Michael Owen has a complicated relationship with Liverpool fans. A teenage sensation, Ballon d’Or winner and star of the treble winning side, Owen was adored by the Kop like one of their own, but a move to Real Madrid disrupted that love affair.
Owen returned to the Premier League soon after. While he has spoken at length about his desire to return to Anfield, Newcastle swooped with a club-record bid and secured his services.
He made just 79 appearances over four seasons for the Magpies, scoring 30 goals.
Another attempt to return to Merseyside failed. Owen’s relationship with the Anfield faithful was already hanging by a thread. A decision to sign for Manchester United cemented his status as an enemy of Liverpool fans worldwide.
Owen had attempted to return to Liverpool and once again be a factor in Liverpool betting tips.
The club was not interested at the time of his move to Old Trafford, though, and he was left to choose between Alex Ferguson’s winning machine, Everton and Hull. It was a no-brainer.
Speaking in 2018, Owen said, “If you’re going to say no to Manchester United, you might as well just retire.
"I did all I could and I can’t do any more. Circumstances just meant that I couldn’t ever go back [to Liverpool]."
At the point of Owen’s move to United, Liverpool to win the league odds were the shortest they had been in years. There was no need for an injury-riddled, post-peak Owen.
He has always been pragmatic about the decision, yet the vitriol from Liverpool fans after he moved to Real Madrid clearly hit hard.
Owen told The Guardian, "I've got to earn a living, provide for my family. I supported Everton as a kid. I never supported Real Madrid, but I played for them. It's a job opportunity, just like anyone else's work."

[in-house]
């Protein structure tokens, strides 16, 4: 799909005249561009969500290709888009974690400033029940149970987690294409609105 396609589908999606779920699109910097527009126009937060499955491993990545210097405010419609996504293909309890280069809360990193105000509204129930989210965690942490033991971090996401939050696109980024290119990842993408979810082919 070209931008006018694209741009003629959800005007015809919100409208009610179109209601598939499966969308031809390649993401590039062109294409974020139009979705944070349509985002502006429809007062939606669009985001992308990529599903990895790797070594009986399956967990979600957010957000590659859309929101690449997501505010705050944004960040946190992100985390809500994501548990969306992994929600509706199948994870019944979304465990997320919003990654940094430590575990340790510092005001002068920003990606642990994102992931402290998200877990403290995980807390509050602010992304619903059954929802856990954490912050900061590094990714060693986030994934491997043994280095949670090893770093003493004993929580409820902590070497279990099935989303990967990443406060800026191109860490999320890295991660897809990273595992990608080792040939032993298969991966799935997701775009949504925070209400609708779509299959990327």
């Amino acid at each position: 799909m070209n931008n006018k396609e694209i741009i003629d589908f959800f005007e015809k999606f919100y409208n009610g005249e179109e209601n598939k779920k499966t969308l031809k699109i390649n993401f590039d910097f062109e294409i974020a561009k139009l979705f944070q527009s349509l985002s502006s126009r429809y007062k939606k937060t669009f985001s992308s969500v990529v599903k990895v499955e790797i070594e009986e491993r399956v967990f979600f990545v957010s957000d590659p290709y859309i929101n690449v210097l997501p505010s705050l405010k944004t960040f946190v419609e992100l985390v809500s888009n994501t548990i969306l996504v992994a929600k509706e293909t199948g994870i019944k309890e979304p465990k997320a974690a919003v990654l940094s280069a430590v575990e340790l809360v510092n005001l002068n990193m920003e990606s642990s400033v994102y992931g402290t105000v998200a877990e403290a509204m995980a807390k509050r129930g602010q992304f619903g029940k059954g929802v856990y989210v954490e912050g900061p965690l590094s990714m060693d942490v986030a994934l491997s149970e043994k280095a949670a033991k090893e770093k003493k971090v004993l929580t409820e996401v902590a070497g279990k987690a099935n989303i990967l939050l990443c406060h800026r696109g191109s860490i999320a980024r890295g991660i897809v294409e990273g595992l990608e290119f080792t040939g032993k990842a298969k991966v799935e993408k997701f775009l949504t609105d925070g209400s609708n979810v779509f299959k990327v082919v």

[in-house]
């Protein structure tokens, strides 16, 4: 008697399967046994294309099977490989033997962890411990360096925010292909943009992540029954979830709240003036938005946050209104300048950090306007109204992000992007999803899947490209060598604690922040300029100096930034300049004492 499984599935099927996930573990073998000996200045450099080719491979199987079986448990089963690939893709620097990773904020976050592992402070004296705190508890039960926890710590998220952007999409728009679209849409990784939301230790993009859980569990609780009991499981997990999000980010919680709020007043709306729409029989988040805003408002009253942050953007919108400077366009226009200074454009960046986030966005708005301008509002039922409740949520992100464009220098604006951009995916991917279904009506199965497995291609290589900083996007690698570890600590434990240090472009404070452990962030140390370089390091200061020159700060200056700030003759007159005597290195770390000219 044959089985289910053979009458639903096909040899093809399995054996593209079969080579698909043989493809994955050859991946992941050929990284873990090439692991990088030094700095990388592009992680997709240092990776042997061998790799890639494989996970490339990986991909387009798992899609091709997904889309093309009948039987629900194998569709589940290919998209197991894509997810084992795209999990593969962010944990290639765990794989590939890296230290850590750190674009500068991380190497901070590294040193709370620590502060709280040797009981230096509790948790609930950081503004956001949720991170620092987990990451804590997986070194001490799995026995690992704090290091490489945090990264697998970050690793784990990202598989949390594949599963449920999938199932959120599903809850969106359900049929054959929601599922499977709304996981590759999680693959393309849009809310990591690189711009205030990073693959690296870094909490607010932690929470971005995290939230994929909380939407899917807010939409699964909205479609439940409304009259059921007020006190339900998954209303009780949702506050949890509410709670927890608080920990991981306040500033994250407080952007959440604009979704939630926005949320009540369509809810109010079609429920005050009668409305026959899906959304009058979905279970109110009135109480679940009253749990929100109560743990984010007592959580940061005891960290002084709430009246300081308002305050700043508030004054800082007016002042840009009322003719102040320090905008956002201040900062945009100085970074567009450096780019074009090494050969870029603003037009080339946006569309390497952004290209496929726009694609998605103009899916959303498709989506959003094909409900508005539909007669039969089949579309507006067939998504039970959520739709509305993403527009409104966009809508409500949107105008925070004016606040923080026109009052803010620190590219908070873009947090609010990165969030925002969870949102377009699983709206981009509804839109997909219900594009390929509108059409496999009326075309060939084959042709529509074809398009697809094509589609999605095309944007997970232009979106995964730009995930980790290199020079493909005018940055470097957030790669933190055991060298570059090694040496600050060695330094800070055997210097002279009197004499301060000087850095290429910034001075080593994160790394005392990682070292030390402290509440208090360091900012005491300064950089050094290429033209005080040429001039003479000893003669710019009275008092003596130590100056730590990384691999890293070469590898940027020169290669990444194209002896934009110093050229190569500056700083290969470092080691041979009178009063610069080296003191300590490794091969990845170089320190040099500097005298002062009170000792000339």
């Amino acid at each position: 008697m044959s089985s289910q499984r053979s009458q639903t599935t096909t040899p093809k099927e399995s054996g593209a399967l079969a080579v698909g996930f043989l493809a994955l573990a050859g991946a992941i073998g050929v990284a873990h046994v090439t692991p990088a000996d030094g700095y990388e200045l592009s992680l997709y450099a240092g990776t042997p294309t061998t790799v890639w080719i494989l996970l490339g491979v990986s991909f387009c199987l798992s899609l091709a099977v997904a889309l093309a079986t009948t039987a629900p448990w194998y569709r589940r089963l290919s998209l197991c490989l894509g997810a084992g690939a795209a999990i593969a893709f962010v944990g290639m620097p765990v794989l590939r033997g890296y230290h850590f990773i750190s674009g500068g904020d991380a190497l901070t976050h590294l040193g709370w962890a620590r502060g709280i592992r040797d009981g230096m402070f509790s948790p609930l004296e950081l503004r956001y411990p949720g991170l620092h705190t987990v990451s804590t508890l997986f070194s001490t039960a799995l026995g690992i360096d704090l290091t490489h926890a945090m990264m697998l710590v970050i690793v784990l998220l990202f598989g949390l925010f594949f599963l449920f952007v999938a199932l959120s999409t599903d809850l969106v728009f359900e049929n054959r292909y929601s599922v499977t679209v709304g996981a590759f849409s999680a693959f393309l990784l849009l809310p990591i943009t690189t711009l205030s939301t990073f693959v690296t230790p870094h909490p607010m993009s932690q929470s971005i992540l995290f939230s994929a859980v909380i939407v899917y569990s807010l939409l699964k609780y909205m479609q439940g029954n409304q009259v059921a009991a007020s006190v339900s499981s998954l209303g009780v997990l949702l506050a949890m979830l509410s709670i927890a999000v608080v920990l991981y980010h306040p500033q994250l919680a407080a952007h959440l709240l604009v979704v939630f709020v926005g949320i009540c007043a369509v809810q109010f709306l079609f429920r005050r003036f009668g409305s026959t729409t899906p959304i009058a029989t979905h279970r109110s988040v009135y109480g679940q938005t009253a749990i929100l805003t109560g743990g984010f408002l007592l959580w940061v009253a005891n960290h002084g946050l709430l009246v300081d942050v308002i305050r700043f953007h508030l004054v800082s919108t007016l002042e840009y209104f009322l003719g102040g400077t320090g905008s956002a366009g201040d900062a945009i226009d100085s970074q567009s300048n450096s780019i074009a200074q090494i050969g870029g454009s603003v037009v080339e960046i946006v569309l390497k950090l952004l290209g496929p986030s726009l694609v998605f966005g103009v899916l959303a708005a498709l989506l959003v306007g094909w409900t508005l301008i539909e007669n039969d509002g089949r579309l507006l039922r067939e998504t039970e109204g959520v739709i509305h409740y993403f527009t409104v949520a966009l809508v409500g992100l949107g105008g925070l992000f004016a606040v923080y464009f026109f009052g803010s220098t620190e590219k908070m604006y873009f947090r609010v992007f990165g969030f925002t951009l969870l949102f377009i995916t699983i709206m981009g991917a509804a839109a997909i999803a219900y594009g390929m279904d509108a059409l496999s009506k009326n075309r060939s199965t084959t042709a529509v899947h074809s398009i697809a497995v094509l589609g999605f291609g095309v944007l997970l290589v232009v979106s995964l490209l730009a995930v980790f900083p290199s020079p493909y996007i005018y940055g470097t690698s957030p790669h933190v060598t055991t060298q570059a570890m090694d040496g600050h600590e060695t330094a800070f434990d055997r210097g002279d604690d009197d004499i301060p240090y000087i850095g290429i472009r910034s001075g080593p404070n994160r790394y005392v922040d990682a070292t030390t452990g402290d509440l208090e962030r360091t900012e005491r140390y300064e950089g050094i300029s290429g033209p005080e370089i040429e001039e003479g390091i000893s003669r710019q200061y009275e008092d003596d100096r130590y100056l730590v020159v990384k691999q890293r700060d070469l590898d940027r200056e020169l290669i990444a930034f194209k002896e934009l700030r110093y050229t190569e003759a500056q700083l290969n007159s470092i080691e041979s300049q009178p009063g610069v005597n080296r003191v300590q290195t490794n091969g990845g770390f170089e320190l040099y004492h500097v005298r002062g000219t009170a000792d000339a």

Back at the scene of the best atmosphere I’ve ever played in. Celtic v Liverpool 1997. I suspect tonight might be pretty lively….. See you shortly on @btsport pic.twitter.com/IG2vBOqAwH— Michael Owen (@themichaelowen) September 6, 2022
Even years after retirement, it hurts Owen how he is viewed at Anfield.
"It has been painful going back to Anfield. Crying in the players' lounge and hoping nobody sees. It has been torture for a long time.
"It is like splitting up with your wife. I can only blame myself, I said yes to Real Madrid. I still love Liverpool. Different to [Carragher], you are still at that club being idolised. I was you.
"And yet there is a polarised opinion because of me thinking I will go away for a year and all of a sudden it is all ruined.
"If I am walking along the Kop, they’re saying ‘you Manc’ or whatever and I have got to live with that. It has killed me for ages and the wound will never go."
Returning to Anfield as a Manchester United player, on the other side of one of football’s biggest rivalries, might have been difficult, but Owen now believes there is respect from both fan bases.
"Well, I’m absolutely fine at both. I’m respected at Man United; the derby winner, Champions League hat-trick, goal in a cup final. It’s not like I’m one of their own, we know that, but there’s mutual respect and good memories."
In truth, Liverpool fans generally do not hold the same ill-feeling towards Owen as they did when they were mocking him for missing out on their 2005 Champions League win.
Time is healer in that regard. The irritation at his decision to join Manchester United has faded, too.
While the relationship has improved, it would be wildly optimistic to suggest it can be ‘fixed’. Owen will always be the man who not only abandoned the club where he became a Ballon d’Or winner, but who rubbed salt into the wound by signing for United.
The truth about his failed returns to Anfield are lost to history – the damage has been done.
*Credit for all of the photos in this article belongs to AP Photo*